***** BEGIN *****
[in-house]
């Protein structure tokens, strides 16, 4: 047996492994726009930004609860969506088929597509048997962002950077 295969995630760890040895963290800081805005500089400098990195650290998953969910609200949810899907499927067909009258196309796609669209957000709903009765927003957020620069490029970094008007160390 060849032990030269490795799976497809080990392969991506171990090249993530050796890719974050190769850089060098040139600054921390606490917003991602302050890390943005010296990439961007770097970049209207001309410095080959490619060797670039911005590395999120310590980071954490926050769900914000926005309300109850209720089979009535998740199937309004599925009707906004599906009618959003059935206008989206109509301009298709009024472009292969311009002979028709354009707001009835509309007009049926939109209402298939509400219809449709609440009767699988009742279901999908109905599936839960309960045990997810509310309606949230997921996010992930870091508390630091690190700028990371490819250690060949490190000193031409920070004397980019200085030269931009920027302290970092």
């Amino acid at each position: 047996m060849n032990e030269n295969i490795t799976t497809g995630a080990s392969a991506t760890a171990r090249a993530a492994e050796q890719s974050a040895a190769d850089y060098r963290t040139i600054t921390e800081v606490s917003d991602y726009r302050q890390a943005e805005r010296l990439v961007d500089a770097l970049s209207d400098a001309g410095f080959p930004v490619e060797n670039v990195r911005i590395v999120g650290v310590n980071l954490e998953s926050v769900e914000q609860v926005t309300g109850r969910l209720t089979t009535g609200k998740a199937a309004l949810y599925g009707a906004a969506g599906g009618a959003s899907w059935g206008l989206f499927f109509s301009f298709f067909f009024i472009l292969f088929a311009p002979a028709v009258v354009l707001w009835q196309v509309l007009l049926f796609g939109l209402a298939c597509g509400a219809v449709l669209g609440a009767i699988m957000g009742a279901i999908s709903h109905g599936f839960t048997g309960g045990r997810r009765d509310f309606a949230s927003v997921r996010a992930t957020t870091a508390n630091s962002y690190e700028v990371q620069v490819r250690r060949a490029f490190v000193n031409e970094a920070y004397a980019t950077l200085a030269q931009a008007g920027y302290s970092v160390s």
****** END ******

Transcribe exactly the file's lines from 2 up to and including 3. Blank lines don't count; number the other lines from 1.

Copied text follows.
């Protein structure tokens, strides 16, 4: 047996492994726009930004609860969506088929597509048997962002950077 295969995630760890040895963290800081805005500089400098990195650290998953969910609200949810899907499927067909009258196309796609669209957000709903009765927003957020620069490029970094008007160390 060849032990030269490795799976497809080990392969991506171990090249993530050796890719974050190769850089060098040139600054921390606490917003991602302050890390943005010296990439961007770097970049209207001309410095080959490619060797670039911005590395999120310590980071954490926050769900914000926005309300109850209720089979009535998740199937309004599925009707906004599906009618959003059935206008989206109509301009298709009024472009292969311009002979028709354009707001009835509309007009049926939109209402298939509400219809449709609440009767699988009742279901999908109905599936839960309960045990997810509310309606949230997921996010992930870091508390630091690190700028990371490819250690060949490190000193031409920070004397980019200085030269931009920027302290970092």
């Amino acid at each position: 047996m060849n032990e030269n295969i490795t799976t497809g995630a080990s392969a991506t760890a171990r090249a993530a492994e050796q890719s974050a040895a190769d850089y060098r963290t040139i600054t921390e800081v606490s917003d991602y726009r302050q890390a943005e805005r010296l990439v961007d500089a770097l970049s209207d400098a001309g410095f080959p930004v490619e060797n670039v990195r911005i590395v999120g650290v310590n980071l954490e998953s926050v769900e914000q609860v926005t309300g109850r969910l209720t089979t009535g609200k998740a199937a309004l949810y599925g009707a906004a969506g599906g009618a959003s899907w059935g206008l989206f499927f109509s301009f298709f067909f009024i472009l292969f088929a311009p002979a028709v009258v354009l707001w009835q196309v509309l007009l049926f796609g939109l209402a298939c597509g509400a219809v449709l669209g609440a009767i699988m957000g009742a279901i999908s709903h109905g599936f839960t048997g309960g045990r997810r009765d509310f309606a949230s927003v997921r996010a992930t957020t870091a508390n630091s962002y690190e700028v990371q620069v490819r250690r060949a490029f490190v000193n031409e970094a920070y004397a980019t950077l200085a030269q931009a008007g920027y302290s970092v160390s």